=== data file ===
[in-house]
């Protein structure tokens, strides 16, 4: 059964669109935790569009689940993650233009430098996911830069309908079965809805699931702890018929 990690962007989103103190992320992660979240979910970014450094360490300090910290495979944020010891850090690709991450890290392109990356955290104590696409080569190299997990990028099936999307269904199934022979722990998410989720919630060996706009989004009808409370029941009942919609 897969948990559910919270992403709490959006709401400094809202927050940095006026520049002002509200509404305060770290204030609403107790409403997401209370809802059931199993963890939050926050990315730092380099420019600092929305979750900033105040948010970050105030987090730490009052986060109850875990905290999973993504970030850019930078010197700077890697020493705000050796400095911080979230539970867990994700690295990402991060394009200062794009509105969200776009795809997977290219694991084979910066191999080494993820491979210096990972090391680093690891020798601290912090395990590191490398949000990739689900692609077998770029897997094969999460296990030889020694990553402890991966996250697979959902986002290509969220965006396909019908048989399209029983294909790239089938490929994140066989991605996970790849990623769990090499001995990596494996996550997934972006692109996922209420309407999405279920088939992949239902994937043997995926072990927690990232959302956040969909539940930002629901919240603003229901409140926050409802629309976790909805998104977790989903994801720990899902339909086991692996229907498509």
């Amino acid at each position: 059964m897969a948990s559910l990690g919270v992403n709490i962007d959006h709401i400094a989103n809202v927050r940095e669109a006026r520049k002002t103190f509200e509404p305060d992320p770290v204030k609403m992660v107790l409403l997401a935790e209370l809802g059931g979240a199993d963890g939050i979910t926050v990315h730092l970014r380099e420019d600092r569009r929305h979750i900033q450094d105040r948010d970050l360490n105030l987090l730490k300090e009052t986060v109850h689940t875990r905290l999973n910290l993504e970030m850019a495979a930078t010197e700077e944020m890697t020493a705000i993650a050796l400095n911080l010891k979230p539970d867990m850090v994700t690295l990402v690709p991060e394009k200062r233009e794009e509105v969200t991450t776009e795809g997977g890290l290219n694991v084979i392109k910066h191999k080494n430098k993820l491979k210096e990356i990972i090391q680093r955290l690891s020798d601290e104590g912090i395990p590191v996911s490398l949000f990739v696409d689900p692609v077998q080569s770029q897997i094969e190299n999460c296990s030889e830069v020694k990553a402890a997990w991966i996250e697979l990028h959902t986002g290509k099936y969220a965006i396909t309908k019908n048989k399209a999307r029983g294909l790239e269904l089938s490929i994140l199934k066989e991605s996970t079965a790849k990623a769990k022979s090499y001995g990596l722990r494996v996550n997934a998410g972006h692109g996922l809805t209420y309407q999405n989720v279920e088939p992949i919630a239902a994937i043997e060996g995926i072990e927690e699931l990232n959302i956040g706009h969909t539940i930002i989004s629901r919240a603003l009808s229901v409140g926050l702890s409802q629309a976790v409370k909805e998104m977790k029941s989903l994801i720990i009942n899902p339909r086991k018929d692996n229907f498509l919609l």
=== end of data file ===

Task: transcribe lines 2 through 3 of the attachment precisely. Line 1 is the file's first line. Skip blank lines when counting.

């Protein structure tokens, strides 16, 4: 059964669109935790569009689940993650233009430098996911830069309908079965809805699931702890018929 990690962007989103103190992320992660979240979910970014450094360490300090910290495979944020010891850090690709991450890290392109990356955290104590696409080569190299997990990028099936999307269904199934022979722990998410989720919630060996706009989004009808409370029941009942919609 897969948990559910919270992403709490959006709401400094809202927050940095006026520049002002509200509404305060770290204030609403107790409403997401209370809802059931199993963890939050926050990315730092380099420019600092929305979750900033105040948010970050105030987090730490009052986060109850875990905290999973993504970030850019930078010197700077890697020493705000050796400095911080979230539970867990994700690295990402991060394009200062794009509105969200776009795809997977290219694991084979910066191999080494993820491979210096990972090391680093690891020798601290912090395990590191490398949000990739689900692609077998770029897997094969999460296990030889020694990553402890991966996250697979959902986002290509969220965006396909019908048989399209029983294909790239089938490929994140066989991605996970790849990623769990090499001995990596494996996550997934972006692109996922209420309407999405279920088939992949239902994937043997995926072990927690990232959302956040969909539940930002629901919240603003229901409140926050409802629309976790909805998104977790989903994801720990899902339909086991692996229907498509």
């Amino acid at each position: 059964m897969a948990s559910l990690g919270v992403n709490i962007d959006h709401i400094a989103n809202v927050r940095e669109a006026r520049k002002t103190f509200e509404p305060d992320p770290v204030k609403m992660v107790l409403l997401a935790e209370l809802g059931g979240a199993d963890g939050i979910t926050v990315h730092l970014r380099e420019d600092r569009r929305h979750i900033q450094d105040r948010d970050l360490n105030l987090l730490k300090e009052t986060v109850h689940t875990r905290l999973n910290l993504e970030m850019a495979a930078t010197e700077e944020m890697t020493a705000i993650a050796l400095n911080l010891k979230p539970d867990m850090v994700t690295l990402v690709p991060e394009k200062r233009e794009e509105v969200t991450t776009e795809g997977g890290l290219n694991v084979i392109k910066h191999k080494n430098k993820l491979k210096e990356i990972i090391q680093r955290l690891s020798d601290e104590g912090i395990p590191v996911s490398l949000f990739v696409d689900p692609v077998q080569s770029q897997i094969e190299n999460c296990s030889e830069v020694k990553a402890a997990w991966i996250e697979l990028h959902t986002g290509k099936y969220a965006i396909t309908k019908n048989k399209a999307r029983g294909l790239e269904l089938s490929i994140l199934k066989e991605s996970t079965a790849k990623a769990k022979s090499y001995g990596l722990r494996v996550n997934a998410g972006h692109g996922l809805t209420y309407q999405n989720v279920e088939p992949i919630a239902a994937i043997e060996g995926i072990e927690e699931l990232n959302i956040g706009h969909t539940i930002i989004s629901r919240a603003l009808s229901v409140g926050l702890s409802q629309a976790v409370k909805e998104m977790k029941s989903l994801i720990i009942n899902p339909r086991k018929d692996n229907f498509l919609l």